If it were me, I'd knock just about every component down a notch or two (except the power supply; I'd upgrade that) and put the difference towards the next build--but that's me. :) Food for thought and all that.

    That out of the way, here's my critique:

    -That's a fairly crummy PSU. Forget raw wattage; get a high quality ~800W unit and it will last you through several builds (I've got a 620W modular Corsair piece that will be four years old soon and has at least one more build left in it--more even, if the power demands from tomorrow's components aren't substantially higher). It's worth it, especially if saves the rest of your hardware (e.g. from an unblocked surge) some day.

    -Drop the GTX580 and go with something cheaper. $300 has traditionally been the sweet spot for high end GPUs, and the same (mostly) holds true today--I say "mostly" because there are some new model GPUs around $200 that are actually very impressive (i.e. just as fast as last year's $300-350 parts). Right now, the Radeon 6970 looks like a great buy, being almost as fast as the GTX580 in virtually every game of note and well over $100 cheaper.

    -The rule on magnetic drives is this: buy it only when you need it. Reason being that they represent the one component above all else that has rapidly and consistently declined in price while simultaneously ramping up in capacity for several years running. I wouldn't be at all surprised to see drives equivalent to those 2 TB Caviar Blacks selling for that half that much in 18 months or even less. I think you'd do fine with two 1 GB drives in RAID 0 (or even independent) for now...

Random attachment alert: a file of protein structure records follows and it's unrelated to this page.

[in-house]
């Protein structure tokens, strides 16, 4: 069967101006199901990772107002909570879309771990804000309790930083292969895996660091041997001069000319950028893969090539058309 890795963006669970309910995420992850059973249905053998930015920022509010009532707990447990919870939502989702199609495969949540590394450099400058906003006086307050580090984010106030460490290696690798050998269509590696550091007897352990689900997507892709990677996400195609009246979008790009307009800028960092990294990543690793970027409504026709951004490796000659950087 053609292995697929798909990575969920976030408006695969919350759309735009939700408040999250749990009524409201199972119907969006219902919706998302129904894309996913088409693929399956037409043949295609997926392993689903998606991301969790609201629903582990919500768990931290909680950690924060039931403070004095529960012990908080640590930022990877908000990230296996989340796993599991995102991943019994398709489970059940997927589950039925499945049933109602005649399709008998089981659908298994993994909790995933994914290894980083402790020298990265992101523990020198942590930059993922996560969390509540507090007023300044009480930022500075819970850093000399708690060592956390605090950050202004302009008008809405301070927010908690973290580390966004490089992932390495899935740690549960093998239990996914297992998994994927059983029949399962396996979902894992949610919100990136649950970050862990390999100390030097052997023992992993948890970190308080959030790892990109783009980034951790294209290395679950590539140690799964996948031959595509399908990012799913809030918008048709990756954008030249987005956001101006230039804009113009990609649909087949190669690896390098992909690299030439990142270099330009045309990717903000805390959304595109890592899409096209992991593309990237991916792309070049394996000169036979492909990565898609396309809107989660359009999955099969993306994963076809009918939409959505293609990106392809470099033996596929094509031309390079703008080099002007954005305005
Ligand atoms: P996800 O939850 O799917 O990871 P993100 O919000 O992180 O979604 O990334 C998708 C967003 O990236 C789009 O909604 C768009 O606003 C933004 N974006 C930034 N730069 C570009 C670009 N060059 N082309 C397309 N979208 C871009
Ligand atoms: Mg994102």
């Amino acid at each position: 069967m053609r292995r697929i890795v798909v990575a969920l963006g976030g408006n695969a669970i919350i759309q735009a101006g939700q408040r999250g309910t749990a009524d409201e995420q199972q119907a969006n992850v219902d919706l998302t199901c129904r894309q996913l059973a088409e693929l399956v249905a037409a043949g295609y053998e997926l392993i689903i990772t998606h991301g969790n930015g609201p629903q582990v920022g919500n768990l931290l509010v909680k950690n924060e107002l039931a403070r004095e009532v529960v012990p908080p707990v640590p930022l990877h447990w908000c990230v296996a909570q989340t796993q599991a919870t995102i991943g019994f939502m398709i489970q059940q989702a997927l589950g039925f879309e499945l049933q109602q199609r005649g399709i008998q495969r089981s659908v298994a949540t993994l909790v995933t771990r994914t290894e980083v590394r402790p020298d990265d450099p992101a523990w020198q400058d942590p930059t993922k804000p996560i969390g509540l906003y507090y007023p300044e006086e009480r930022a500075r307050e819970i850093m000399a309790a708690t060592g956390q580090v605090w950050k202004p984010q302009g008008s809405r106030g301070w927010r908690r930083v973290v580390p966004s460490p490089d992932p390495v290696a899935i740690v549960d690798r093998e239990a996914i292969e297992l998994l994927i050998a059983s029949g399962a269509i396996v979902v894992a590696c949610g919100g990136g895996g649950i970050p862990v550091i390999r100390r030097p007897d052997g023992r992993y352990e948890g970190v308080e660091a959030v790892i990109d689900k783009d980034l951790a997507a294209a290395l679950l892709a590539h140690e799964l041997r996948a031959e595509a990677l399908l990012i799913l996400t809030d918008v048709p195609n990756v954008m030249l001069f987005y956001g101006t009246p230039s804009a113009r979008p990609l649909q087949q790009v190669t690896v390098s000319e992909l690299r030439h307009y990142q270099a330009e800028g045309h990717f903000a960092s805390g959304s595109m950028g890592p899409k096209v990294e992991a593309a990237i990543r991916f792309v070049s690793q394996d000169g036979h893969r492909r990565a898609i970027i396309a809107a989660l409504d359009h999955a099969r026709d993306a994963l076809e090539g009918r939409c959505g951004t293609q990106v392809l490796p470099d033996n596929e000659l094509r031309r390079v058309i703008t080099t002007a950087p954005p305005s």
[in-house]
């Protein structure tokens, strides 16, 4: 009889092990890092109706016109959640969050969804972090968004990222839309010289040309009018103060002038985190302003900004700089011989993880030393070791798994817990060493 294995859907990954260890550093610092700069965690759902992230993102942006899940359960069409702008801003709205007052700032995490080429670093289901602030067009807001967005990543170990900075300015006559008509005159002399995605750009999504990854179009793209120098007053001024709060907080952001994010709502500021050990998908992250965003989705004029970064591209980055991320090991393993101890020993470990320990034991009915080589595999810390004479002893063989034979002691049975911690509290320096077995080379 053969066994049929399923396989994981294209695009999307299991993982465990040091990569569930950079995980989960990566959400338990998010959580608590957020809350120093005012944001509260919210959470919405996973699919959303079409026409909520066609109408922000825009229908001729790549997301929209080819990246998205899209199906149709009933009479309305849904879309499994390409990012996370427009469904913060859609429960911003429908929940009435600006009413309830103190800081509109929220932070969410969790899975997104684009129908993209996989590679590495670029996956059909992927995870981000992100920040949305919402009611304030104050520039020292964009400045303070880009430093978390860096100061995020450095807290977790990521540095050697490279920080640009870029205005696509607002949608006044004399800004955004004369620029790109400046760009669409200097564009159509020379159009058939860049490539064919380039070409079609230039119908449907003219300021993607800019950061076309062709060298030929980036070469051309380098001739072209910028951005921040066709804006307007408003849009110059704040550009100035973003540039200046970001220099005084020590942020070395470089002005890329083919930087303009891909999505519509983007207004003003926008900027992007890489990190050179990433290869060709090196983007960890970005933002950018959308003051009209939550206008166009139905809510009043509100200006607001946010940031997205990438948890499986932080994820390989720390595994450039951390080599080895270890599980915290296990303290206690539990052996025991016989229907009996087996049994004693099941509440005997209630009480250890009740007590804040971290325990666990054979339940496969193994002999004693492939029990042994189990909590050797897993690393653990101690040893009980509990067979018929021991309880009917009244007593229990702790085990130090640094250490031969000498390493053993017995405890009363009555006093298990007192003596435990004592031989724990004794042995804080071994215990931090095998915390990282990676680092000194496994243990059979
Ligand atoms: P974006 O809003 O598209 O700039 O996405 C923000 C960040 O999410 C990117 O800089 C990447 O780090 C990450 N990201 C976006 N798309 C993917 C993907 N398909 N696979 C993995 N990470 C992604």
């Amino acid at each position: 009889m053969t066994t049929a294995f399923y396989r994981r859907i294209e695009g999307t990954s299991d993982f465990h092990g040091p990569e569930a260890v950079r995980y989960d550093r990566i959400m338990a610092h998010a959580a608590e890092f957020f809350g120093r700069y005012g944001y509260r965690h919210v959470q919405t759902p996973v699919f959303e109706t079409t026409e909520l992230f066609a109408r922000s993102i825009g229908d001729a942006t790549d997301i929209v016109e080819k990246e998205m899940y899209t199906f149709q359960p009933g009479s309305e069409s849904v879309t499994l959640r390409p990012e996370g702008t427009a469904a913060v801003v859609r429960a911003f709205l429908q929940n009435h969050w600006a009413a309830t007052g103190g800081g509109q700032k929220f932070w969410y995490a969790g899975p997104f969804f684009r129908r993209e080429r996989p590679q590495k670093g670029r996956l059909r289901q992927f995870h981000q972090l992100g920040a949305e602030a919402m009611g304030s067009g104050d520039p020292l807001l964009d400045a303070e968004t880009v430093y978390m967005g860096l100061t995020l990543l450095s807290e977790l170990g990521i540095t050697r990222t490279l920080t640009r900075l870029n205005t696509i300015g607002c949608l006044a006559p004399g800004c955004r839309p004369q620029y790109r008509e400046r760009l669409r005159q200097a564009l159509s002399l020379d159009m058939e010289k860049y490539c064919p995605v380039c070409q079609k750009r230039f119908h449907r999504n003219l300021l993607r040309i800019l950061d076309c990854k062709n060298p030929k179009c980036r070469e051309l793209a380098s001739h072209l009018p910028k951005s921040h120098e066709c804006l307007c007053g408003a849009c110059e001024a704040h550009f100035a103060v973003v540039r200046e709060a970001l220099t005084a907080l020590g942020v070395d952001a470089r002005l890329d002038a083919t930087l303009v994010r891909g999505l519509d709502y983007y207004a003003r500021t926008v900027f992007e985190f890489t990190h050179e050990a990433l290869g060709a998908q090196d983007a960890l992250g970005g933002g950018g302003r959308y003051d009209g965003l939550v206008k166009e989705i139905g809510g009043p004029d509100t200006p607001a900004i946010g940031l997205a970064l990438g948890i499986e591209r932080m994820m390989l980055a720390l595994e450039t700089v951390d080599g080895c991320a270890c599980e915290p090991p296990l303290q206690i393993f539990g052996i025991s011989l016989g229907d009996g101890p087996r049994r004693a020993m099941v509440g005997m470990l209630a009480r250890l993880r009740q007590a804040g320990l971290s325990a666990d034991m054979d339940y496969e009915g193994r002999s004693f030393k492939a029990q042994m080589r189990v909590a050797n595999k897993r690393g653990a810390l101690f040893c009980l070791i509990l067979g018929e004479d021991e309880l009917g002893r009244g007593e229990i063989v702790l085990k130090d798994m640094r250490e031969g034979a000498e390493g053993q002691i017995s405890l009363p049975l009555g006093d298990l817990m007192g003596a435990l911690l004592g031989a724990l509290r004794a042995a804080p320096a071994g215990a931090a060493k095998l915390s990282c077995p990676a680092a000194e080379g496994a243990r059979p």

-The system builder Windows 7 packages are a poor deal. The license can only be attached to one particular hardware configuration, which is an elaborate way of saying that you'll have to buy another copy if you ever perform a major overhaul of your system's internal hardware. This stands in stark contrast to the standard version which can be reinstalled as often as you'd like on any hardware configuration (though it can obviously only be activated on one machine at a given time). If you have access to an .edu email address (one way or another), you can get a normal license version of 7 Pro for $60 (occasionally MS even drops it as low as $30).

    -As noted, get the thermal compound elsewhere. Newegg has been gouging on AS5 for years. :)
  7. velocityg4 macrumors 601


    Dec 19, 2004
    Looks pretty good.